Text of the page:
Parents valued a verbal explanation from the surgical team over other information sources (92%), and preferred it to be given at the initial consultation rather than on the day of surgery (75% vs. 18%). Fifty-nine percent wanted information on post-operative care on the day of surgery, 42.7% wanted it prior to discharge, though 34% thought it would have been useful to know at the initial consultation. They ranked most concern about the pain involved with their child’s procedure, followed by the indication for surgery, the operation itself and the risks (Figure 2). Verbal and printed information rather than a website link or download was desirable for communication of these topics, with only 16% preferring to receive a website recommendation.
Our study has confirmed that parents and caregivers of children having otolaryngology procedures at our institution source supplementary health information prior to surgery, primarily via the internet. This is not unique to our surgical specialty as the rising use of the internet to inform patients is reflected by research in the local population, national population (4), in a paediatric caregiver population (5,6) and in other western countries (2,7). A more comprehensive review of the literature however, shows that utilisation of the internet for health information sourcing is a heterogeneous phenomenon, finding that rates varied from 11–90% (3). The results presented are in the context of our hospital catchment area including a higher socio-economic group in a large metropolitan setting, as well as a tertiary pattern for referrals. We found that within our population, younger, more educated parents were more likely to have used the internet to research their child’s condition. This association between education (3,5), income, holding private health insurance and younger parents (2,4) has been shown various times to be associated with health seeking behaviours over the internet which may simply reflect ability and accessibility to the information sources.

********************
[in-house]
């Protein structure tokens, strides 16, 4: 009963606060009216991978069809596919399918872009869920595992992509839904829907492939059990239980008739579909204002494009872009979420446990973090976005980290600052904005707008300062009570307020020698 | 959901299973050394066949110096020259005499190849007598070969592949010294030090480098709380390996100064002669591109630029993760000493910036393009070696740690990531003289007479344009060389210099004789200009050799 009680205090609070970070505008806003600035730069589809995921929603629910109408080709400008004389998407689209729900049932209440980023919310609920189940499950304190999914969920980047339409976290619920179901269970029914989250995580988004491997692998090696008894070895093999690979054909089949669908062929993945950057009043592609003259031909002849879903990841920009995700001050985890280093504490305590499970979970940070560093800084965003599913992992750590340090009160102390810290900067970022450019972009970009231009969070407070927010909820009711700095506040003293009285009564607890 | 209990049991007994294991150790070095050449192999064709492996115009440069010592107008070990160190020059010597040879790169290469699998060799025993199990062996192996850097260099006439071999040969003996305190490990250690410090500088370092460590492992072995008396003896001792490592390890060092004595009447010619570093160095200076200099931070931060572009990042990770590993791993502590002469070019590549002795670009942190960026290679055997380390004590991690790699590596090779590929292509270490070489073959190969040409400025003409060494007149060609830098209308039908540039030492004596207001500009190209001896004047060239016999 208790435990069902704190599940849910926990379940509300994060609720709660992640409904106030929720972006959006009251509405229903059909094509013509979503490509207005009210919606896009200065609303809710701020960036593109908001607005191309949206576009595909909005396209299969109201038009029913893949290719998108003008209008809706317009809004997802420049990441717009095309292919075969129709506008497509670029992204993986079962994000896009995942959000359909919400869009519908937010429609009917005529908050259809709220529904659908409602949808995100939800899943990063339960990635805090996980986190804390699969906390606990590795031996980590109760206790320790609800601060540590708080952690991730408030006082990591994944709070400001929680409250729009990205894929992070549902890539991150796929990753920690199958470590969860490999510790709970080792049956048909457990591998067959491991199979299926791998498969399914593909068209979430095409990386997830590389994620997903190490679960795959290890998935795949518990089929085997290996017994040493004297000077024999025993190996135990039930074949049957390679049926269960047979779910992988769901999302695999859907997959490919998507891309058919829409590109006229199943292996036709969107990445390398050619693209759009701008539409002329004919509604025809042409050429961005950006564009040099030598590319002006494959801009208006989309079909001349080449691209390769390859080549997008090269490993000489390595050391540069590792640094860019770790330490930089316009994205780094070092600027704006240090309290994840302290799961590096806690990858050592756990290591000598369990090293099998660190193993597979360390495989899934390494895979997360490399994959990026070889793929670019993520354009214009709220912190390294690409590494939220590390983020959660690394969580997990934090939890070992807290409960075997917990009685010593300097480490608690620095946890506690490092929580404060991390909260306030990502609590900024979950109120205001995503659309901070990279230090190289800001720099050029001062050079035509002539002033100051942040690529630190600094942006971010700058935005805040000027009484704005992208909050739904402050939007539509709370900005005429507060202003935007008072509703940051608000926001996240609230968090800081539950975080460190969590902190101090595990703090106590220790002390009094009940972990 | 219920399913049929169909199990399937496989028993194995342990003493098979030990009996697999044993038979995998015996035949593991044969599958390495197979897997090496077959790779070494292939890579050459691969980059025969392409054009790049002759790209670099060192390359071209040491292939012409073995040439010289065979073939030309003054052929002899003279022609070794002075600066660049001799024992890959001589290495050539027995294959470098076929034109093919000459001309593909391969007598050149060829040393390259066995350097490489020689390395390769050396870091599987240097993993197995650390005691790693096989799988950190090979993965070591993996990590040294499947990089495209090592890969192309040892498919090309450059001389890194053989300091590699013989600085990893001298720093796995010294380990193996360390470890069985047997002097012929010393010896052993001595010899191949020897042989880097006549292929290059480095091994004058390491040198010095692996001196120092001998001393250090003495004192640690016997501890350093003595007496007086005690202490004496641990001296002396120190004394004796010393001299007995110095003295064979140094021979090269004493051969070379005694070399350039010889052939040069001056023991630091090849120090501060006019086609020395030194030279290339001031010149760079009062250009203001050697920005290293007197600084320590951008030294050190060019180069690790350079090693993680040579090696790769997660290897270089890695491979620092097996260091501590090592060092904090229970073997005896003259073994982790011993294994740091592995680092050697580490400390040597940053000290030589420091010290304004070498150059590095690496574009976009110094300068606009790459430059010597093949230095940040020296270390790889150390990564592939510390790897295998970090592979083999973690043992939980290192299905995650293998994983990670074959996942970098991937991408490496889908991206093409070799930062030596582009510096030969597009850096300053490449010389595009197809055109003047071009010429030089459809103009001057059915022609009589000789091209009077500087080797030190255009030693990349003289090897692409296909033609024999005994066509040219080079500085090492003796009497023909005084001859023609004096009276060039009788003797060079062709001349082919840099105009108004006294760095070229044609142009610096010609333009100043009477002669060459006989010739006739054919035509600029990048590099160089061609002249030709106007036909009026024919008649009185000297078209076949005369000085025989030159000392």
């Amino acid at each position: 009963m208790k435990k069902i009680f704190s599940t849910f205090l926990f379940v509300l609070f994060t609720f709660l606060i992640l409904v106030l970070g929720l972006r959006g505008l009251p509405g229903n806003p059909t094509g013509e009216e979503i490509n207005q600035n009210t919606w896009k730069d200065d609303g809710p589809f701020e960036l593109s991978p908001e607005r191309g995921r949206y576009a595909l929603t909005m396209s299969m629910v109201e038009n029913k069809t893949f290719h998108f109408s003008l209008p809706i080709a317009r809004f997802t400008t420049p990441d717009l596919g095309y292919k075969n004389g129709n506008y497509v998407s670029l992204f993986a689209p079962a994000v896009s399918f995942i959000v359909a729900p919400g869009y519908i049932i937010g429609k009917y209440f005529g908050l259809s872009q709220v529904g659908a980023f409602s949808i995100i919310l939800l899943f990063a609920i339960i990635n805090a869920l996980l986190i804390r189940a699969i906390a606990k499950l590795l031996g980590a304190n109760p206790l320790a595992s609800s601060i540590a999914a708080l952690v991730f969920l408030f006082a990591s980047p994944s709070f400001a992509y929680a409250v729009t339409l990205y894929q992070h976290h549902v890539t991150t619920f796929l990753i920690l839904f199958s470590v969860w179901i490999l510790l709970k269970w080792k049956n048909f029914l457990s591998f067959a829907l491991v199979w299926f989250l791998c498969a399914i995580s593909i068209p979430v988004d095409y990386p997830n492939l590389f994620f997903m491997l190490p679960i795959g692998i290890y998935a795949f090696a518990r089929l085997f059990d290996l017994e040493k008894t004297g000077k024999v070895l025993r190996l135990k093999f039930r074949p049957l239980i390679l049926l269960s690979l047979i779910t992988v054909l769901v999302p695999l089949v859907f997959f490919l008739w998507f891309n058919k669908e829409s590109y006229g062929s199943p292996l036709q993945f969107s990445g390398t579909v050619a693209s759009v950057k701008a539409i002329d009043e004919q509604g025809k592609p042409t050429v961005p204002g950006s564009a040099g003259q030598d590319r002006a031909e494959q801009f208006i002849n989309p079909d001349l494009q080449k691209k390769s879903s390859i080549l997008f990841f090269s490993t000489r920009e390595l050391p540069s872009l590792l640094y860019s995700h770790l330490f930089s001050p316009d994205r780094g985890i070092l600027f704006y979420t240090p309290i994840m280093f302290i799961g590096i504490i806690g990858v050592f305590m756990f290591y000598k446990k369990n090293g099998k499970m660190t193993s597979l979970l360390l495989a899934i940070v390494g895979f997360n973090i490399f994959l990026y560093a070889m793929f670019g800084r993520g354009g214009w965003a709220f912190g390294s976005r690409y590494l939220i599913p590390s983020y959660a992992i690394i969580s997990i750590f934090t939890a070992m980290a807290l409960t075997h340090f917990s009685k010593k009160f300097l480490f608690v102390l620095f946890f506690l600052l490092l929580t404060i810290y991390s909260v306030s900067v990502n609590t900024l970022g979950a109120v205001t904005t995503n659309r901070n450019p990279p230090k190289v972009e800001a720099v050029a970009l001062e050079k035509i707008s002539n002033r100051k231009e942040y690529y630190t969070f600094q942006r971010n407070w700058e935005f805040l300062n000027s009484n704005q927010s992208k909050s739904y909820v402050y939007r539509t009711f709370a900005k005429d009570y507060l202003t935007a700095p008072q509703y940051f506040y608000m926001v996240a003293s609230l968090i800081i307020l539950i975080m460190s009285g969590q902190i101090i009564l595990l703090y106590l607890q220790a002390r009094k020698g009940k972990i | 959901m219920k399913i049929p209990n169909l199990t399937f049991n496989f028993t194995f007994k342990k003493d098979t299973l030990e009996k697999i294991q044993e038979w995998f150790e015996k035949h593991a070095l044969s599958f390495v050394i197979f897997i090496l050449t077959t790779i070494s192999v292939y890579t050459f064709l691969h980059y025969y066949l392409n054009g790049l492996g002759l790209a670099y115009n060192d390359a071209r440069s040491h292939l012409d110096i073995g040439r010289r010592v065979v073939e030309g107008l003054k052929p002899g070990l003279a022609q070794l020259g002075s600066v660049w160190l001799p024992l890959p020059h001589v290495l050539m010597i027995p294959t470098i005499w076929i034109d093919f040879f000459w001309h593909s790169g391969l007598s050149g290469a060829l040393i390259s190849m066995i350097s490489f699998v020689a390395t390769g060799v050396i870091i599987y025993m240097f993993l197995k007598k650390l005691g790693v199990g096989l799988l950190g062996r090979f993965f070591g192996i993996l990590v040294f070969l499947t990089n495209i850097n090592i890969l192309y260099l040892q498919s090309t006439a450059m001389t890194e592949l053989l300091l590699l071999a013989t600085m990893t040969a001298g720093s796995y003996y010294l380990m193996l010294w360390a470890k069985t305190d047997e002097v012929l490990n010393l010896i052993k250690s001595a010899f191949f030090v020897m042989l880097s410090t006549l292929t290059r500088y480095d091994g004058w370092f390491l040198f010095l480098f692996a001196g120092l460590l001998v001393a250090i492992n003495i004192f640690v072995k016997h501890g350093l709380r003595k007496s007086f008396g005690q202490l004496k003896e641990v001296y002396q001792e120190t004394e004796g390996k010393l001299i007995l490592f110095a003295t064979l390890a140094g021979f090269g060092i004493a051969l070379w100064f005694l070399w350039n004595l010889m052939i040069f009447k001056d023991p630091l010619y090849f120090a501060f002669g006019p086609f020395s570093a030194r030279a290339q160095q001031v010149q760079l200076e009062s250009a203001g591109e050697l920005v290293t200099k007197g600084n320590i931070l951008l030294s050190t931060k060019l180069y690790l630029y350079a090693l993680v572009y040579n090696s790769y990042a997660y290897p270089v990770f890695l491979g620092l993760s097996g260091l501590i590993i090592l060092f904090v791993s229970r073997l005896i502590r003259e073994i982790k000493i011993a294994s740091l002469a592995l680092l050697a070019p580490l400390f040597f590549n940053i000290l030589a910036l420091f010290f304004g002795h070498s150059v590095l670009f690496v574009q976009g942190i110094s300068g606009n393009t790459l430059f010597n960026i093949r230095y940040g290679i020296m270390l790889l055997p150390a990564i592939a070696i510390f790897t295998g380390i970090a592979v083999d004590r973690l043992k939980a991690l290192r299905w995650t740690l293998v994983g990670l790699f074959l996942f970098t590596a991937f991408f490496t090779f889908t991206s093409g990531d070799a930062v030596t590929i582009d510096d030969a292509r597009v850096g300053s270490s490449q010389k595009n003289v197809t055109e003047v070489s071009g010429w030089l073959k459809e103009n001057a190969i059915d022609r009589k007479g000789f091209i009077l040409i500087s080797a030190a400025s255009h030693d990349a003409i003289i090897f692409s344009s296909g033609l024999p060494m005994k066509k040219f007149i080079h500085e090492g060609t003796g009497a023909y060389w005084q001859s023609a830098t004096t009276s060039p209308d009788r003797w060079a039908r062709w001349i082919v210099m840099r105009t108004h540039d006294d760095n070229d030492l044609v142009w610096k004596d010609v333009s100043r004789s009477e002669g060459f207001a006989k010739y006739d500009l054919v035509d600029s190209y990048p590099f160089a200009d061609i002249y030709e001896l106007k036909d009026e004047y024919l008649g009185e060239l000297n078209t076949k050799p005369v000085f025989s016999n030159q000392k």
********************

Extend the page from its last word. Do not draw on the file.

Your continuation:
The idea that patients use the internet to research because they can, and not because the information already provided to them was inadequate is reinforced by the fact that researched information only impacted on decision making in 49.5% of cases; they trusted the information they researched less, rated it to be of a lower quality, and most parents (95.7%) found the information they researched to be similar in content to what their treating team provided. This suggests that their research was for reassurance, curiosity and to reinforce information and management decisions already made. Recent studies have similarly found that though parents research frequently, it rarely has a significant impact (2) or is trusted more than that of a health professional (4,6). Parents used the internet to research general topics and information such as the operation and their child’s condition, which was revealed as the two topics they would like to receive information on through an electronic format. However, they identified specific concerns including post-operative pain and surgical indications as being most important to their understanding. This may be a reflection of the nature of the otolaryngology procedures being undertaken and might have had a different emphasis if a broader surgical population was being surveyed. Parents in our study appeared to use the internet to supplement general medical understanding rather than to clarify specific questions or guide their decision making.